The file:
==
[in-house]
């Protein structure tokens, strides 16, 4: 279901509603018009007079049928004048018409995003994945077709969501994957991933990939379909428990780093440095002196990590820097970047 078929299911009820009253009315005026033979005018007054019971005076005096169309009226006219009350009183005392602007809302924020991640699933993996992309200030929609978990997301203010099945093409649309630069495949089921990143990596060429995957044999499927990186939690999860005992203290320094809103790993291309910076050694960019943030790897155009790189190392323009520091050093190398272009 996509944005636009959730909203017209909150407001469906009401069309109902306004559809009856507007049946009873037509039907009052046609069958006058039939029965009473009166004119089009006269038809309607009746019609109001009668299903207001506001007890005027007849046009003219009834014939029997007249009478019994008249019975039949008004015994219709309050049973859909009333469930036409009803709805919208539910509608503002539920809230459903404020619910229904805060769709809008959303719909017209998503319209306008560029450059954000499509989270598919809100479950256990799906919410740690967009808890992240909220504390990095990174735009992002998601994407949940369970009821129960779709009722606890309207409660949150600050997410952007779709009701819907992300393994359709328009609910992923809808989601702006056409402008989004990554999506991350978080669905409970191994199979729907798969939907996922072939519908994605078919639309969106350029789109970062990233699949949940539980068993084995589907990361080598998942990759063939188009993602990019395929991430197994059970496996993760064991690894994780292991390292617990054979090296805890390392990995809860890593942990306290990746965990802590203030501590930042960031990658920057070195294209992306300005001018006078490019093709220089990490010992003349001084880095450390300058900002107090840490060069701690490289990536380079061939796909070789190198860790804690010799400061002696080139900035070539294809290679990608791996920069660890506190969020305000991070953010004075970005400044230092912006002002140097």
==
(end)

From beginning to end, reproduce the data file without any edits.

[in-house]
């Protein structure tokens, strides 16, 4: 279901509603018009007079049928004048018409995003994945077709969501994957991933990939379909428990780093440095002196990590820097970047 078929299911009820009253009315005026033979005018007054019971005076005096169309009226006219009350009183005392602007809302924020991640699933993996992309200030929609978990997301203010099945093409649309630069495949089921990143990596060429995957044999499927990186939690999860005992203290320094809103790993291309910076050694960019943030790897155009790189190392323009520091050093190398272009 996509944005636009959730909203017209909150407001469906009401069309109902306004559809009856507007049946009873037509039907009052046609069958006058039939029965009473009166004119089009006269038809309607009746019609109001009668299903207001506001007890005027007849046009003219009834014939029997007249009478019994008249019975039949008004015994219709309050049973859909009333469930036409009803709805919208539910509608503002539920809230459903404020619910229904805060769709809008959303719909017209998503319209306008560029450059954000499509989270598919809100479950256990799906919410740690967009808890992240909220504390990095990174735009992002998601994407949940369970009821129960779709009722606890309207409660949150600050997410952007779709009701819907992300393994359709328009609910992923809808989601702006056409402008989004990554999506991350978080669905409970191994199979729907798969939907996922072939519908994605078919639309969106350029789109970062990233699949949940539980068993084995589907990361080598998942990759063939188009993602990019395929991430197994059970496996993760064991690894994780292991390292617990054979090296805890390392990995809860890593942990306290990746965990802590203030501590930042960031990658920057070195294209992306300005001018006078490019093709220089990490010992003349001084880095450390300058900002107090840490060069701690490289990536380079061939796909070789190198860790804690010799400061002696080139900035070539294809290679990608791996920069660890506190969020305000991070953010004075970005400044230092912006002002140097």